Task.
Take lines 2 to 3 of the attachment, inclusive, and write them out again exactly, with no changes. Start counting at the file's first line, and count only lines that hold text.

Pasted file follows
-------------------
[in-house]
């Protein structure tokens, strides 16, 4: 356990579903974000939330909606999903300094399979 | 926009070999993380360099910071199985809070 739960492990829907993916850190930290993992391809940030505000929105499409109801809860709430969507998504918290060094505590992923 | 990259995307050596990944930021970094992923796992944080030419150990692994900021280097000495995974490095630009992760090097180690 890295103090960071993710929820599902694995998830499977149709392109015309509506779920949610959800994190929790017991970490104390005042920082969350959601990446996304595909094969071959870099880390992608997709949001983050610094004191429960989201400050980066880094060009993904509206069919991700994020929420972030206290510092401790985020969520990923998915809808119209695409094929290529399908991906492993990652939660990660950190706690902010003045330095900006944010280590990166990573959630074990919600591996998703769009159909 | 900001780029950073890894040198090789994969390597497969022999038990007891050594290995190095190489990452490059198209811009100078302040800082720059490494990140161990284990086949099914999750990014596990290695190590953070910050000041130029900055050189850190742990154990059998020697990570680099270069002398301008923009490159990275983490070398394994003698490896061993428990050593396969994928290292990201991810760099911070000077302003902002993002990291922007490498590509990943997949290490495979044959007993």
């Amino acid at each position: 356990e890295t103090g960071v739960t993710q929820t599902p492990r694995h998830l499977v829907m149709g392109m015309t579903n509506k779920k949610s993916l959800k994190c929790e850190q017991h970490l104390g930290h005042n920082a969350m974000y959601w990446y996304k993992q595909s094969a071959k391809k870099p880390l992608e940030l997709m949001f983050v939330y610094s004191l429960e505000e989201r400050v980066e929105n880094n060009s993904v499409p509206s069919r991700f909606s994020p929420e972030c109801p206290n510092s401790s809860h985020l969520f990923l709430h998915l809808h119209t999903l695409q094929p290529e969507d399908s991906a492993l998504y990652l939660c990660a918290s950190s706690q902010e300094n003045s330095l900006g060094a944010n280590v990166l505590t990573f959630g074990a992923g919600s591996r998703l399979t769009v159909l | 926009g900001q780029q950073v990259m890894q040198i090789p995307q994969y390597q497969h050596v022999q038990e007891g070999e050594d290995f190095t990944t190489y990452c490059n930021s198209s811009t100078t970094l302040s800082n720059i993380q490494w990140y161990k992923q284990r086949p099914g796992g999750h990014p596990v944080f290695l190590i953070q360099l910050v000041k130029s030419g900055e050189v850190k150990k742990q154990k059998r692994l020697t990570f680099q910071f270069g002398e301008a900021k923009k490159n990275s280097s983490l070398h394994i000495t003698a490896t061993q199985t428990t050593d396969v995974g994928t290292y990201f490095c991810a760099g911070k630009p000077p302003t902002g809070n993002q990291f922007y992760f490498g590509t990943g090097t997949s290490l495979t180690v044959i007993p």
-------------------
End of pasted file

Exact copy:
């Protein structure tokens, strides 16, 4: 356990579903974000939330909606999903300094399979 | 926009070999993380360099910071199985809070 739960492990829907993916850190930290993992391809940030505000929105499409109801809860709430969507998504918290060094505590992923 | 990259995307050596990944930021970094992923796992944080030419150990692994900021280097000495995974490095630009992760090097180690 890295103090960071993710929820599902694995998830499977149709392109015309509506779920949610959800994190929790017991970490104390005042920082969350959601990446996304595909094969071959870099880390992608997709949001983050610094004191429960989201400050980066880094060009993904509206069919991700994020929420972030206290510092401790985020969520990923998915809808119209695409094929290529399908991906492993990652939660990660950190706690902010003045330095900006944010280590990166990573959630074990919600591996998703769009159909 | 900001780029950073890894040198090789994969390597497969022999038990007891050594290995190095190489990452490059198209811009100078302040800082720059490494990140161990284990086949099914999750990014596990290695190590953070910050000041130029900055050189850190742990154990059998020697990570680099270069002398301008923009490159990275983490070398394994003698490896061993428990050593396969994928290292990201991810760099911070000077302003902002993002990291922007490498590509990943997949290490495979044959007993």
């Amino acid at each position: 356990e890295t103090g960071v739960t993710q929820t599902p492990r694995h998830l499977v829907m149709g392109m015309t579903n509506k779920k949610s993916l959800k994190c929790e850190q017991h970490l104390g930290h005042n920082a969350m974000y959601w990446y996304k993992q595909s094969a071959k391809k870099p880390l992608e940030l997709m949001f983050v939330y610094s004191l429960e505000e989201r400050v980066e929105n880094n060009s993904v499409p509206s069919r991700f909606s994020p929420e972030c109801p206290n510092s401790s809860h985020l969520f990923l709430h998915l809808h119209t999903l695409q094929p290529e969507d399908s991906a492993l998504y990652l939660c990660a918290s950190s706690q902010e300094n003045s330095l900006g060094a944010n280590v990166l505590t990573f959630g074990a992923g919600s591996r998703l399979t769009v159909l | 926009g900001q780029q950073v990259m890894q040198i090789p995307q994969y390597q497969h050596v022999q038990e007891g070999e050594d290995f190095t990944t190489y990452c490059n930021s198209s811009t100078t970094l302040s800082n720059i993380q490494w990140y161990k992923q284990r086949p099914g796992g999750h990014p596990v944080f290695l190590i953070q360099l910050v000041k130029s030419g900055e050189v850190k150990k742990q154990k059998r692994l020697t990570f680099q910071f270069g002398e301008a900021k923009k490159n990275s280097s983490l070398h394994i000495t003698a490896t061993q199985t428990t050593d396969v995974g994928t290292y990201f490095c991810a760099g911070k630009p000077p302003t902002g809070n993002q990291f922007y992760f490498g590509t990943g090097t997949s290490l495979t180690v044959i007993p």